"We've got sort of this survival-of-the-fittest mentality that's going on"

The Winston-Salem Journal: bad communication, misplaced priorities, lack of low-income housing, and tight budgets result in NC mental patients being dropped off at homeless shelters with nothing but a bottle of pills.

[Shelter] managers are not trained in counseling psychiatric patients, and there are no staff members to dispense residents' medications or remind them when to take their drugs, she said. Patients who are in crisis are simply picked up by the police.

Testing my resolve

Just when I'm working on being Mr. Nice Guy, Steve Ford at the N&O comes along with a column today and ruins everything. His effusive and lame defense of our Imperial Presidency is astonishing . . . and downright sad.

How disgusted am I? Let me count the ways.

1. Creepy. I won't debase our pages by recounting most of his sorry prose. Suffice it to say: waste of paper and ink. You'll have to follow the link if you want the whole story.

2. Uninformed. "President Bush's anti-terrorism electronic surveillance program -- the one that's being roasted as warrantless, domestic wiretapping -- is supposed to be targeted against people suspected of having some link to al-Qaeda. But given the size and acuity of the NSA's electronic ears, wouldn't a conversation with someone overseas in which bin Laden's name cropped up be likely to get the eavesdroppers' attention?"

GOP Sees Charles Taylor as a Liability

From The Hill:

Members of the House Republican Steering Committee have warned Rep. Charles Taylor (R-N.C.) that he is in danger of losing his chairmanship of the Interior Appropriations Subcommittee if he does not raise or donate more money to Republicans.

According to the article, fundraising is only one of about 10 considerations the Steering Committee looks at. Gee, could one of them be the presence or absence of complete moral bankruptcy?

The Truth About Cats & Dogs

Today's News & Observer details efforts to get NC pet shelters to switch from gas chambers to lethal injections for killing animals:

[D]ozens of North Carolina shelters [] still use gas chambers to kill unwanted dogs and cats. The practice is falling out of favor nationally, and some animal activists are lobbying the state to stop it.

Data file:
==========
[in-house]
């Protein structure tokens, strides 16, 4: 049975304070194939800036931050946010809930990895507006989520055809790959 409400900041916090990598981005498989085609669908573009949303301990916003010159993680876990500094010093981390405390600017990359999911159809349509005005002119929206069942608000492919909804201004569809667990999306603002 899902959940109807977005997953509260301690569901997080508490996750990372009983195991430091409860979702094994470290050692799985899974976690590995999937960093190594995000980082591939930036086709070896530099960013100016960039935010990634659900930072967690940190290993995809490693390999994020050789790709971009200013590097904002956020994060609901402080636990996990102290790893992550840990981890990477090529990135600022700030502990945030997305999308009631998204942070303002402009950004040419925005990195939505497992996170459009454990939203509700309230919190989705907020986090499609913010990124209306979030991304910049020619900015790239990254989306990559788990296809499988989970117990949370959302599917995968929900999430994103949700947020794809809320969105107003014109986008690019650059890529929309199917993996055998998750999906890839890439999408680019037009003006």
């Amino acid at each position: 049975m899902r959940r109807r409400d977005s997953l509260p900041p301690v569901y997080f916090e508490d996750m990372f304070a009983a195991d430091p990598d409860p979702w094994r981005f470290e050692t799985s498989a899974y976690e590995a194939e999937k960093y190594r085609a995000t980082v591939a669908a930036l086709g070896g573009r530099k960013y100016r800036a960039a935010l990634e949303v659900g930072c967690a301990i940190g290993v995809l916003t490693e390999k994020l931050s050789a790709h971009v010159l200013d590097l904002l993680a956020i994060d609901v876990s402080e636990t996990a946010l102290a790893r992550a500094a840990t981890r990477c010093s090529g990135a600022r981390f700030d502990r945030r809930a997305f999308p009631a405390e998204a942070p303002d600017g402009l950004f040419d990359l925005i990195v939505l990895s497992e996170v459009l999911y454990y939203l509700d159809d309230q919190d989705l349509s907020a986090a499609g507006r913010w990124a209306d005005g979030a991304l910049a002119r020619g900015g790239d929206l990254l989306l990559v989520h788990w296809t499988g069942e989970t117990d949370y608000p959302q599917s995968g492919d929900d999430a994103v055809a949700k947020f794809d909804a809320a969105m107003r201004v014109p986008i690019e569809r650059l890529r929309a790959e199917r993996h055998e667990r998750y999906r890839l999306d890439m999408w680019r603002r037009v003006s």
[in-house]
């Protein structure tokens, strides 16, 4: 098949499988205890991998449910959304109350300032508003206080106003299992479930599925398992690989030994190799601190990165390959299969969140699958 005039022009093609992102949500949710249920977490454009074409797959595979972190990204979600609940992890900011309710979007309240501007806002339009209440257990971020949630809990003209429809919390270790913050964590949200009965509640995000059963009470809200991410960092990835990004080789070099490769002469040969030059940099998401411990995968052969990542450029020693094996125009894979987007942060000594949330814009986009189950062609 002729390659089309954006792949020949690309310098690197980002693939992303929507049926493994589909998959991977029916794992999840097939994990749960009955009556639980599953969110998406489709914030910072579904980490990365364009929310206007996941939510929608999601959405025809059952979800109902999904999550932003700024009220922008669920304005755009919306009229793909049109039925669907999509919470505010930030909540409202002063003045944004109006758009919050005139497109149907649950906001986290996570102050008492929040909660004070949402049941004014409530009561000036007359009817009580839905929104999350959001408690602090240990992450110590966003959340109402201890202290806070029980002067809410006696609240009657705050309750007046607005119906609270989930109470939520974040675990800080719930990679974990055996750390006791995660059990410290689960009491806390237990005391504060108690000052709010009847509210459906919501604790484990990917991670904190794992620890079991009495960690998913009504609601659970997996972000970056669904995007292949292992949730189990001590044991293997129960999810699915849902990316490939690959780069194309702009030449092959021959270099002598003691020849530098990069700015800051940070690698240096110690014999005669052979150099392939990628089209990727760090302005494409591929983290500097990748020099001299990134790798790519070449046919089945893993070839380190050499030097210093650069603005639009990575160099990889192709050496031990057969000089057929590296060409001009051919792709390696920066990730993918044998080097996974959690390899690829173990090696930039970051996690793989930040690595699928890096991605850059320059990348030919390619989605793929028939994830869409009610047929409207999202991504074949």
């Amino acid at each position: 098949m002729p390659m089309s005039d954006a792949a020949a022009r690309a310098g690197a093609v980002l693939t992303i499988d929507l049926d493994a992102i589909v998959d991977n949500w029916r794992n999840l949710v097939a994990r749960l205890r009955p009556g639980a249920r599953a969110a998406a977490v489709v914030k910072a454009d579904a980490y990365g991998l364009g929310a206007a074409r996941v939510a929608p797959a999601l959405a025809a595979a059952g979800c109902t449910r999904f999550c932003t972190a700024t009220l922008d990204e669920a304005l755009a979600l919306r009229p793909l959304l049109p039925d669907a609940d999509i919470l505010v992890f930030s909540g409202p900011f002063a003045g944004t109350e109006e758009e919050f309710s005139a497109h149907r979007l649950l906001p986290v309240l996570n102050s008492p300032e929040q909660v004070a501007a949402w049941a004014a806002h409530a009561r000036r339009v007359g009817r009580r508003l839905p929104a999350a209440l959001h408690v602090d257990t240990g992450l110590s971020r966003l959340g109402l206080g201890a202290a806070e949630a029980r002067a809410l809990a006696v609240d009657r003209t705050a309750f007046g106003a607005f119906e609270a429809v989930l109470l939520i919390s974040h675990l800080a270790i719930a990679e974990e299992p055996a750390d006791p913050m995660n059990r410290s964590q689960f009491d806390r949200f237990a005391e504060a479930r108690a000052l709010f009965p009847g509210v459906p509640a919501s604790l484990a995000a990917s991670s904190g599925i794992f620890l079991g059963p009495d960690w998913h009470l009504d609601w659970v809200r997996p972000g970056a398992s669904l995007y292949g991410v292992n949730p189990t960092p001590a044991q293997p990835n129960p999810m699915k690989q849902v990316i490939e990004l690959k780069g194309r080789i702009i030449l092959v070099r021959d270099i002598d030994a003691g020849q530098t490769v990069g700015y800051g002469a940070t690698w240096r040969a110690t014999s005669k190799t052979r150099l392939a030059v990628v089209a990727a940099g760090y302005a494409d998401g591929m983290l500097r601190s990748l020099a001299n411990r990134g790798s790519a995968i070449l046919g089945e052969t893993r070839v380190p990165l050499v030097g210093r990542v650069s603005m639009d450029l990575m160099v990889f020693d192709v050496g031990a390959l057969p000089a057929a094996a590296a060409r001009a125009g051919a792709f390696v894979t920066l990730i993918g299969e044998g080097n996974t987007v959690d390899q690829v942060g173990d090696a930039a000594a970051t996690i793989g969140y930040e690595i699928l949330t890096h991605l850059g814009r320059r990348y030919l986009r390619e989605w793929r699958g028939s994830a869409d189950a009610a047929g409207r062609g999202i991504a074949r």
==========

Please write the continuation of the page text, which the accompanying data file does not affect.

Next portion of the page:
As I understand it, though, the main objection to the gas chamber is that it's the gas chamber. One activist says "it's a pet holocaust." Both methods are painless and effective, though injection is slightly quicker—20 seconds of consciousness after injections, 30-60 after the gas is turned on.

Energy progress

I'm hearing much that is encouraging from the progressive grassroots in North Carolina. This latest resolution on our state's energy future is one of many positive signs. It is sensible, practical, careful and thoughtful (as distinguished from Dear Leader's ridiculously flip-flopping rhetoric).

Here's the resolution itself:

2006 North Carolina Energy Future Resolution

Whereas North Carolina is at a critical energy crossroads,

And whereas applications for the construction of new nuclear and coal generating plants are being submitted,

And whereas comprehensive energy conservation and efficiency policies can potentially reduce or replace the need for new nuclear and coal generating plants,

First, do no harm

You have to laugh when lieutenants in Art Pope's right-wing militia start getting philosophical. This latest from one of the clones reveals hypocrisy taken to new heights.

The subject in this case is property rights. And before we dive in, let me say that I generally agree with the wingers on some key issues here. Standing in for John Hood today, Daren Bakst writes:

This is a critical time for private property rights in North Carolina. The work the committee does now could affect North Carolinians for generations to come. If the committee members do cause harm and make mistakes, it is much better that they err on the side of protecting individual rights than ensuring that government has necessary power.

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